Las Canchas del Inframundo
John Philip Santos
In this unforgettable series of photographs, Dan Borris returns from journeys made over several years through central Mexico like an explorer of old, bearing evidence of remarkable things seen, powerful places entered, and of how he found his way into the sacred center of an ancient world.
But there are no pyramids here, no stelae, temples or walls with faded remnants of brightly painted murals. Instead, Borris reveals a profound continuity of Mexico’s mystical legacy in unlikely, hidden away places. These photographs are saturated with detail in ubiquitous focus, filled with the innumerable quanta of la tierra Mexicana. This is the world of the Inframundo, the mythic underworld of the ancient Mexicans.
Ironically though, these are photographs, pre-eminently, of absence. Borris’s canchas de fútbol can appear as scenes for some unknown rituals; we find them largely empty, vacated by priests and worshippers alike. They are imbued with a strong sense of memory and expectation, the sacred space of human ceremony.
This charismatic absence can connect the viewer to the deepest mysterium of the Mexican landscape, evoked in drawings and photographs of earlier explorers, as well as the paintings of such diverse Mexican artists as José María Velasco and Dr. Atl. Perhaps there are echoes of the American landscape photography of Edward Weston in Death Valley, Ansel Adams in the Pacific/Northwest.
Borris’s eye finds another kind of grandeur and majesty in places we might otherwise pass without noticing. Could there be places any more common?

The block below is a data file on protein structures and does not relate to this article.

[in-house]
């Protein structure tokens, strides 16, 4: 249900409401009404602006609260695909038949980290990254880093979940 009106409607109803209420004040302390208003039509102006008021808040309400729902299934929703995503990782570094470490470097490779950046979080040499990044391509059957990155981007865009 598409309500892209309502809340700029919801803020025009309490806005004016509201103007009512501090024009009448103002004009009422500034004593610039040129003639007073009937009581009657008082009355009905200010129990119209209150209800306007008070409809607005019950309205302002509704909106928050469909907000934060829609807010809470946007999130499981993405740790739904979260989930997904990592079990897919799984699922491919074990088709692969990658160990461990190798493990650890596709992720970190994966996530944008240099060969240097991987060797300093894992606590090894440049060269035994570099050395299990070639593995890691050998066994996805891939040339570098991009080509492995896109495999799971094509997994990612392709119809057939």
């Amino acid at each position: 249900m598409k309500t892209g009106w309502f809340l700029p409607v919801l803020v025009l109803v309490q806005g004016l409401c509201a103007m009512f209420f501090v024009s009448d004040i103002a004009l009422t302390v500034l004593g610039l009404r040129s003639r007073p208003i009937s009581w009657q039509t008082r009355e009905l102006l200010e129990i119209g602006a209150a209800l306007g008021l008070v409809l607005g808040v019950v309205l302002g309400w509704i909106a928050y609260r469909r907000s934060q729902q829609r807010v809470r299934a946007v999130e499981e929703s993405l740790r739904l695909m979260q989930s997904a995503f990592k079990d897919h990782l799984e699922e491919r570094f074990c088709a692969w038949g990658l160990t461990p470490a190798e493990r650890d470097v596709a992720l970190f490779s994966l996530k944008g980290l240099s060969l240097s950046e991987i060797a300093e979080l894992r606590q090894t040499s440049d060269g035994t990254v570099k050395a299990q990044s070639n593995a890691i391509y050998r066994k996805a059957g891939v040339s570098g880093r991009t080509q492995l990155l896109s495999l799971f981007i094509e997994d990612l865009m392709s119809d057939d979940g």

These Mexican canchas are emblems of devotion to a game that is humanity’s planet-wide obsession, the consummate sport of our age of globalization. Borris discovers a way of seeing them that conjures memories of Mexico’s ball game of antiquity. There are ancient ball courts in the ruins of all of the great cities of the Pre-Columbian world, from Chichén-Itzá to Tula.
The settings of Borris’s images come from another forgotten Mexico---the present-day rural hinterlands and village precincts of Yucatán, Michoacán, Guanajuato, and other states. He brings us to these places through a gaze that assumes a shamanic presence, engulfed in the vast natural world of Mexico, barely marked by the makeshift structures of humans. What are we meant to see? Where are we to aim our vision? The pageant of Mexico’s past seems to emerge in ghostly refractions.
You can count the blades of grass in Cenotillo, Yucatán; the stones in El Batan, Guanajuato. Try to see through the age-old mystical neblina Yucateca of the scenes at Cancha de Grillos or Xocchel. Consider the jagged edges of the half-ruined colonial church steeple just beyond the goal posts at Chan Cenote.
Indeed, these often ramshackle, razcuache goal posts haunt these pictures like the aperture of the camera through which Borris fixes his gaze on the world. But in the extraordinary scene from Santa Rosa, Querétaro, Borris shows us posts that have been surrounded, perfectly mirrored, in the placid water of a flooded cancha. Suspended in a panorama of clouded sky, transected by a narrow swath of Mexican earth, this goal becomes a portal into the Inframundo, an opening bridge into the land of the ancestors through which we are invited to find our way.